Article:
Now, get another scrap piece of paper, of length 280mm exactly, and width somewhat greater than 100mm. Stick this in the middle, on the side you want the board to fold in on; this will serve as the hinge. If you're worried about strength, you may want to use two sheets, or use very (very) thin card. But remember that the actual printed sheet will also be overlaid on top, so your hinge will be at least two sheets of A4 thick. (If this seems a bit flimsy to you - sorry, but it's the way that the FFG boards seem to work. The original Arkham boards do have a bit of a problem with being susceptible to tearing due to this rather fragile hinge design).
Now, take you pressed-flat plastic sheeting, and glue it onto the BACK face (the side you didn't put the hinge on!) roughly in the centre, but offset away from the inner 'folding' edge so you have a couple of centimetres margin all the way around the 3 outer edges. Cut a series of folds around the edge - make sure these are at least 25mm or more, or else folding them will be a real hassle. Note a couple of things here: first, there is no overhang at all on the inner edge where the fold is; second, you should cut a 45° angle on the edges, so they will fold together seamlessly; third, this 45° cut should be offset by 2mm from the edge of the board, to all for 'wrapping' around the 2mm thickness of the actual cardboard, otherwise you'll end up with a gap. And fourthly, the cut on the 'inner' edge can be straight-down, because there is nothing folding in from the other side of the corner.
Fold those flaps over and stick them down on the FRONT face. Note, as usual, when doing any adhesive sticking job, press from the centre outwards to avoid (or at least reduce) any air-bubbles forming.
If necessary, run around the edges with a black marker pen; this allows you to just 'touch up' any bits where the coating got a bit mauled in the assembly process, or else to make the 'hinge' edge look a little bit neater.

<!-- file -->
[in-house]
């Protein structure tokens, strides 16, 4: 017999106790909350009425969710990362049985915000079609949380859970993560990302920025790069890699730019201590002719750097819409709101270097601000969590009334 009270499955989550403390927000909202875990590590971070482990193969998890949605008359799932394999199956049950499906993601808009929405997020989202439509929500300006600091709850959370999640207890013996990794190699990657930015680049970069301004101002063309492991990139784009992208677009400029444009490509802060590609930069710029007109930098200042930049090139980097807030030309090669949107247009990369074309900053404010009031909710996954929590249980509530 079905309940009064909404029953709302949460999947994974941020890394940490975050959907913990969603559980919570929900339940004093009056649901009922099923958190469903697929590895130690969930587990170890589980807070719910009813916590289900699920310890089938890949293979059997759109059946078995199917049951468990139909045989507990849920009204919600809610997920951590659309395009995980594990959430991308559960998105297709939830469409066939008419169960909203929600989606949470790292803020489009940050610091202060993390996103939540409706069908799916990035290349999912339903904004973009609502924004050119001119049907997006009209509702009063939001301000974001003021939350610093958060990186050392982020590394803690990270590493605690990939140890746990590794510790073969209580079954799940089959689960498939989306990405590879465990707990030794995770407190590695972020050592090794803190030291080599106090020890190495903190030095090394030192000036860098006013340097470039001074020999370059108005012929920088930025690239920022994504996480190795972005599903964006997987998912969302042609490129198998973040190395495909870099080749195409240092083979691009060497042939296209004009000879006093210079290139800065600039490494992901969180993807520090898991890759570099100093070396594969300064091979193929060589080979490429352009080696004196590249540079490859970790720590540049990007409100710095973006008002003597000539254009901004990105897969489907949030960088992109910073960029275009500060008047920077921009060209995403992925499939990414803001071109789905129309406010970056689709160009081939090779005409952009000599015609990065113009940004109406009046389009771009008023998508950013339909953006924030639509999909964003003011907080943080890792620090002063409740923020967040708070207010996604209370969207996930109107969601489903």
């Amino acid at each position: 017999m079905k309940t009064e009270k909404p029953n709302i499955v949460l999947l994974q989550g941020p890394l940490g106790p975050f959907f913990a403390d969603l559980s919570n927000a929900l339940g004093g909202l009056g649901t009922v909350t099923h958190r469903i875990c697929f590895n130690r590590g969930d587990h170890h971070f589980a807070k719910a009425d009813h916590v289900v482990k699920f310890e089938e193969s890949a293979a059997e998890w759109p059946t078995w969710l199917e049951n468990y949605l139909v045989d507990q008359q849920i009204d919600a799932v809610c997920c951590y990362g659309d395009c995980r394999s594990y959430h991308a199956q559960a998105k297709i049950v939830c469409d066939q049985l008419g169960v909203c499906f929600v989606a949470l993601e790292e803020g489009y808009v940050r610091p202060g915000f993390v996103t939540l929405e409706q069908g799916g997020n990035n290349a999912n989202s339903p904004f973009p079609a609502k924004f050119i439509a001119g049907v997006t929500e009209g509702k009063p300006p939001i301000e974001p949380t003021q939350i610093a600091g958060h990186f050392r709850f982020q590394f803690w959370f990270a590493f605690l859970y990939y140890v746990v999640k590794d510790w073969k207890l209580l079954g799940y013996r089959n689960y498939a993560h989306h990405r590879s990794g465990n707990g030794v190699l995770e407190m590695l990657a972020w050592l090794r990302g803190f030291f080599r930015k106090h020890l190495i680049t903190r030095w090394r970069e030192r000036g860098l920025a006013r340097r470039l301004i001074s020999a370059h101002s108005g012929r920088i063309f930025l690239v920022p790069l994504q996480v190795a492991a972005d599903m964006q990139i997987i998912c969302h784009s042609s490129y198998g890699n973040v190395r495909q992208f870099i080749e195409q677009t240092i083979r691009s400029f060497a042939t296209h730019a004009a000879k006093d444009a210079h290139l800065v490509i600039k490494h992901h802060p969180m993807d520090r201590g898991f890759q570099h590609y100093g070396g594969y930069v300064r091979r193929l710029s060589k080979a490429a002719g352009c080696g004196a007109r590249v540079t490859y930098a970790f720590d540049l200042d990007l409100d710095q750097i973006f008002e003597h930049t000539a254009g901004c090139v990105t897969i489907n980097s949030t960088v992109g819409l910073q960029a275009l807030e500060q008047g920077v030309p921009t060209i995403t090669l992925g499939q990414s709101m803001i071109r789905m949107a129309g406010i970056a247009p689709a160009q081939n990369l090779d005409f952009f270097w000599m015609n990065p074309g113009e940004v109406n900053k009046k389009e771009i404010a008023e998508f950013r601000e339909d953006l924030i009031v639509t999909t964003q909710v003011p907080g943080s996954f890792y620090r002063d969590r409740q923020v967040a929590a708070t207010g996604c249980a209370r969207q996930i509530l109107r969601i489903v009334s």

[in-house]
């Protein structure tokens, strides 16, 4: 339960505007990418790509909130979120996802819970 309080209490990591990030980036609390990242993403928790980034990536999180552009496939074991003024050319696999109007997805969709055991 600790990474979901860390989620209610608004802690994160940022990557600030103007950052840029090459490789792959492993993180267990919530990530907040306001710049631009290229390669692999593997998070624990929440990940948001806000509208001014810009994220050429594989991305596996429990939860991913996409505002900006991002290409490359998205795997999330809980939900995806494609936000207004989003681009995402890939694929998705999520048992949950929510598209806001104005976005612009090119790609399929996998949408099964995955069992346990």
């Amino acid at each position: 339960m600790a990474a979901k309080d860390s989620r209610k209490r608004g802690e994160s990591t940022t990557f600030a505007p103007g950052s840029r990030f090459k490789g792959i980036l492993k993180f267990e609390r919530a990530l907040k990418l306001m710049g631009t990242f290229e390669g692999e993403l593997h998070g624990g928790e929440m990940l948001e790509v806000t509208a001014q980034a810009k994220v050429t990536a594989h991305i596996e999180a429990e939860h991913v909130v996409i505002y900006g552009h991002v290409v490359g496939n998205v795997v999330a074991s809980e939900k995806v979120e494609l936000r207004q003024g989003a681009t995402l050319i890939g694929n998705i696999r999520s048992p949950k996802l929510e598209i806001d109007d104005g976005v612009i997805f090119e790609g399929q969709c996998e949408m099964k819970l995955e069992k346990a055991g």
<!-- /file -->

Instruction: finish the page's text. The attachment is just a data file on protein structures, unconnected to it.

Print out your custom expansion board; this will require three sheets of A4, or, if you are lucky enough to have access to an A3 colour printer, two sheets of A3. It is definitely nicer to use an A3 printer if possible, as you can put the joint right in the middle on the hinge if you want to; however, if you do a careful job with A4 paper, the joins shouldn't be too obvious. Tip: use thin (low-gsm) paper for this; you won't 'feel' the thickness because it is backed on 2mm thick board, which will dwarf the paper thickness; but with thinner paper, the overlap between sheets will be less pronounced. You may want to pre-fold the paper, to make sure the print doesn't buckle unintentionally when you stick it on the board and fold for the first time.
Stick that in place, and then fold the board up, get as many big flat heavy things as you can, and leave it being compressed for a while.
Finally, your new board is finished! Take it out and admire your handiwork, then enjoy using it for games of Arkham!
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How did it work out? Overall, I'm very pleased with the result. It's difficult to convey in pictures here on BGG, but in your hand, the board feels very 'substantial', and in terms of weight/thickness is very similar to the official FFG boards. I think I rushed the sticking job a bit, as I didn't have the smoothest finish possible; doing this again, I would have taken a little more time over that. We're planning to make plenty more custom expansion boards up for some play-tests and session reports here on BGG, so hopefully when I make up a decent version of Lovecraft Country it will be even better!
So, that's how I did it. But what about other Arkham players? Have you made custom expansion boards up for play? If so, how did you do it? Did you aim for realism, or just make something up quickly for simplicity? Can you improve on this method or do you have any better ideas? I'd be interested to hear from you!
All the best for now,
So can I pay you to make one for me!? ;-)
So can I pay you to make one for me!? ;-)
Yes, please, me too! I would definitely love to have this, but the last time I tried to craft something, it ended in a state-wide manhunt...
- Last edited Wed Jul 25, 2012 12:37 am (Total Number of Edits: 1)
- Posted Wed Jul 25, 2012 12:37 am
I think you've played too much AH and lost all your sanity I seriously admire your dexterity though. This was amazing.
- Last edited Wed Jul 25, 2012 2:01 am (Total Number of Edits: 1)
- Posted Wed Jul 25, 2012 1:07 am